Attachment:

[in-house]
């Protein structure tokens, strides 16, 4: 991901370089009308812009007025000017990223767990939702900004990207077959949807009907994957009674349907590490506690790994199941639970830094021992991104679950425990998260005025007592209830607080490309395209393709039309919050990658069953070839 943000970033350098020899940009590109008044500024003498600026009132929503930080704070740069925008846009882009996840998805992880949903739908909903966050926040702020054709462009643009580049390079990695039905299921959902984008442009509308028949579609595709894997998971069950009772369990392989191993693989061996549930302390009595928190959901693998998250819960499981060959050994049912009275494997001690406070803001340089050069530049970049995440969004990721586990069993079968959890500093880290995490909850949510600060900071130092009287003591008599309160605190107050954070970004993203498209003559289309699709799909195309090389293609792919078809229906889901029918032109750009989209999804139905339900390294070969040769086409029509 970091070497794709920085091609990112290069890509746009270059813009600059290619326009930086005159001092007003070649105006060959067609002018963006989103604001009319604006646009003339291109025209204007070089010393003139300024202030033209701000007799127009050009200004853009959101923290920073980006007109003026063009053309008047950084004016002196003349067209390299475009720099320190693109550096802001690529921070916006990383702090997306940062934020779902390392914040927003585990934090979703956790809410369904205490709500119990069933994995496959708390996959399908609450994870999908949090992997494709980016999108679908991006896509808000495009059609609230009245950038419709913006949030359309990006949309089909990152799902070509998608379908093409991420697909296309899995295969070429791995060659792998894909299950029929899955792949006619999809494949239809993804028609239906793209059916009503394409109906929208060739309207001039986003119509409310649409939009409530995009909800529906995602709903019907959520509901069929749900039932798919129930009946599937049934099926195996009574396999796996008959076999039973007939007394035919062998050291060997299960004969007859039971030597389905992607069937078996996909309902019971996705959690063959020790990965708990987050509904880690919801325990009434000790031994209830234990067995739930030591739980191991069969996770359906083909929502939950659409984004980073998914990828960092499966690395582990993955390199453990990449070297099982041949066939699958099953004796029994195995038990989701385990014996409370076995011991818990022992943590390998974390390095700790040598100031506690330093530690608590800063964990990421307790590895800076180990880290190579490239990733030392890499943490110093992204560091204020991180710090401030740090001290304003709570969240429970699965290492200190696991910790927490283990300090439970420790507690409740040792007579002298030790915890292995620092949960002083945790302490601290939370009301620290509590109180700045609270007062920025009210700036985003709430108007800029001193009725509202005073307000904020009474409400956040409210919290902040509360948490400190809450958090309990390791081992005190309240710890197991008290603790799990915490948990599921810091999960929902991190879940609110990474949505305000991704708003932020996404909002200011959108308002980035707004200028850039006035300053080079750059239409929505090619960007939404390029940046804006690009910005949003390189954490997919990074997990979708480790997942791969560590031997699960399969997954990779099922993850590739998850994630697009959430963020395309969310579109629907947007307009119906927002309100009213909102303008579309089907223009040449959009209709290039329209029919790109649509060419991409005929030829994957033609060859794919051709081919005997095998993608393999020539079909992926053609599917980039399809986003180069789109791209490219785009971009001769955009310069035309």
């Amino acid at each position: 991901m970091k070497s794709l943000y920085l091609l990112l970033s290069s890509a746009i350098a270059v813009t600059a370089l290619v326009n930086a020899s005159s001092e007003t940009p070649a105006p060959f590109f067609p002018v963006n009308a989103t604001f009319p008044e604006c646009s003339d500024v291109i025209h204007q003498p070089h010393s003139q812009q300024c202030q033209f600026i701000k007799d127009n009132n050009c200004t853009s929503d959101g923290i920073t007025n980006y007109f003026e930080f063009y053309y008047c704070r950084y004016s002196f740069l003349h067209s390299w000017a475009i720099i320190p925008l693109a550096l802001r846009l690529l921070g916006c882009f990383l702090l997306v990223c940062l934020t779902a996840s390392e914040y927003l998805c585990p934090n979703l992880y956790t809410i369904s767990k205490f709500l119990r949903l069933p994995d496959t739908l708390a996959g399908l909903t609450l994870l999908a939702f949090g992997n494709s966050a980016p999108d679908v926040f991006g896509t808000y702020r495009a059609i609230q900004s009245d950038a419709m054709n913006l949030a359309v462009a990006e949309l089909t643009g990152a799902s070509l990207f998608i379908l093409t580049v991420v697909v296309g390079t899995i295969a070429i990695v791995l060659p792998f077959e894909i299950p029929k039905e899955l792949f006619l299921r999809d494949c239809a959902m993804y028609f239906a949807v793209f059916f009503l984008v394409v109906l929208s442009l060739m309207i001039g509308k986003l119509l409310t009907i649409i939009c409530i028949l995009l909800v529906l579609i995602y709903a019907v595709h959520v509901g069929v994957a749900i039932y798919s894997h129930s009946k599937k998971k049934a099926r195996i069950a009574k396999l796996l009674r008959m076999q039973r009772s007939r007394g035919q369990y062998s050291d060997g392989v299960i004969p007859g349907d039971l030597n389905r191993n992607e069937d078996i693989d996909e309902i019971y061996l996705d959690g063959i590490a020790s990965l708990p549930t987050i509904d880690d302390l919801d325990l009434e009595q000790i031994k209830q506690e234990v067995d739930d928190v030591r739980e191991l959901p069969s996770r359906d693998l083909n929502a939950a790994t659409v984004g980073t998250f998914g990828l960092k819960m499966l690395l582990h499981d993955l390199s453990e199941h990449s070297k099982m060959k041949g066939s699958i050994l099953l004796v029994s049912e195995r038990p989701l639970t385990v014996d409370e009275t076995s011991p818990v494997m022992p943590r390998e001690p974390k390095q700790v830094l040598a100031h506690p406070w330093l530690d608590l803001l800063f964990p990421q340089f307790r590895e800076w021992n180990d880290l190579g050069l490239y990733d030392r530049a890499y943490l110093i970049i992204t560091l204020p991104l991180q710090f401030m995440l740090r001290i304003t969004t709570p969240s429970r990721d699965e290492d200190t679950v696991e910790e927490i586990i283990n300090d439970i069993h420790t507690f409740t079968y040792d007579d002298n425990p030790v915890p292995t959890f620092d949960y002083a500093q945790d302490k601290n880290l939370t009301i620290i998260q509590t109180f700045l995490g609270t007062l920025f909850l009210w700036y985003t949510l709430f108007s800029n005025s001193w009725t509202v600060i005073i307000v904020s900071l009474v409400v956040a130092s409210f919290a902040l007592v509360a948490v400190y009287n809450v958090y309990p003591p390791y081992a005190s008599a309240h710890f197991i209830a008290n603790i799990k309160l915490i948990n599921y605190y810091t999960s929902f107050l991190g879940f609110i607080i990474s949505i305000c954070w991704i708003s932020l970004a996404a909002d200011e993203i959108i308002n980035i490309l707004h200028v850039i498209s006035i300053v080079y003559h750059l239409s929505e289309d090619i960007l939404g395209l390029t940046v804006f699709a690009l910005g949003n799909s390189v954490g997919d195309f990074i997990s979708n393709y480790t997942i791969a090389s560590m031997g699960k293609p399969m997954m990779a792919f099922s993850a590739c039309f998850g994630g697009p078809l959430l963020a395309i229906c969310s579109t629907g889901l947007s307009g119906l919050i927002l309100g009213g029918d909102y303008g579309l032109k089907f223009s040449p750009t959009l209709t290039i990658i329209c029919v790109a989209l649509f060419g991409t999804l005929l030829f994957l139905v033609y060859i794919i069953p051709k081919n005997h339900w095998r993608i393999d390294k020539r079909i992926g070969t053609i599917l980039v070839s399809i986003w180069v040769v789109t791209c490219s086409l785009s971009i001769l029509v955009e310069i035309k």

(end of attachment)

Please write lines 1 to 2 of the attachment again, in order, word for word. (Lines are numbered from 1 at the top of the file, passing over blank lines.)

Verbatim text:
[in-house]
């Protein structure tokens, strides 16, 4: 991901370089009308812009007025000017990223767990939702900004990207077959949807009907994957009674349907590490506690790994199941639970830094021992991104679950425990998260005025007592209830607080490309395209393709039309919050990658069953070839 943000970033350098020899940009590109008044500024003498600026009132929503930080704070740069925008846009882009996840998805992880949903739908909903966050926040702020054709462009643009580049390079990695039905299921959902984008442009509308028949579609595709894997998971069950009772369990392989191993693989061996549930302390009595928190959901693998998250819960499981060959050994049912009275494997001690406070803001340089050069530049970049995440969004990721586990069993079968959890500093880290995490909850949510600060900071130092009287003591008599309160605190107050954070970004993203498209003559289309699709799909195309090389293609792919078809229906889901029918032109750009989209999804139905339900390294070969040769086409029509 970091070497794709920085091609990112290069890509746009270059813009600059290619326009930086005159001092007003070649105006060959067609002018963006989103604001009319604006646009003339291109025209204007070089010393003139300024202030033209701000007799127009050009200004853009959101923290920073980006007109003026063009053309008047950084004016002196003349067209390299475009720099320190693109550096802001690529921070916006990383702090997306940062934020779902390392914040927003585990934090979703956790809410369904205490709500119990069933994995496959708390996959399908609450994870999908949090992997494709980016999108679908991006896509808000495009059609609230009245950038419709913006949030359309990006949309089909990152799902070509998608379908093409991420697909296309899995295969070429791995060659792998894909299950029929899955792949006619999809494949239809993804028609239906793209059916009503394409109906929208060739309207001039986003119509409310649409939009409530995009909800529906995602709903019907959520509901069929749900039932798919129930009946599937049934099926195996009574396999796996008959076999039973007939007394035919062998050291060997299960004969007859039971030597389905992607069937078996996909309902019971996705959690063959020790990965708990987050509904880690919801325990009434000790031994209830234990067995739930030591739980191991069969996770359906083909929502939950659409984004980073998914990828960092499966690395582990993955390199453990990449070297099982041949066939699958099953004796029994195995038990989701385990014996409370076995011991818990022992943590390998974390390095700790040598100031506690330093530690608590800063964990990421307790590895800076180990880290190579490239990733030392890499943490110093992204560091204020991180710090401030740090001290304003709570969240429970699965290492200190696991910790927490283990300090439970420790507690409740040792007579002298030790915890292995620092949960002083945790302490601290939370009301620290509590109180700045609270007062920025009210700036985003709430108007800029001193009725509202005073307000904020009474409400956040409210919290902040509360948490400190809450958090309990390791081992005190309240710890197991008290603790799990915490948990599921810091999960929902991190879940609110990474949505305000991704708003932020996404909002200011959108308002980035707004200028850039006035300053080079750059239409929505090619960007939404390029940046804006690009910005949003390189954490997919990074997990979708480790997942791969560590031997699960399969997954990779099922993850590739998850994630697009959430963020395309969310579109629907947007307009119906927002309100009213909102303008579309089907223009040449959009209709290039329209029919790109649509060419991409005929030829994957033609060859794919051709081919005997095998993608393999020539079909992926053609599917980039399809986003180069789109791209490219785009971009001769955009310069035309």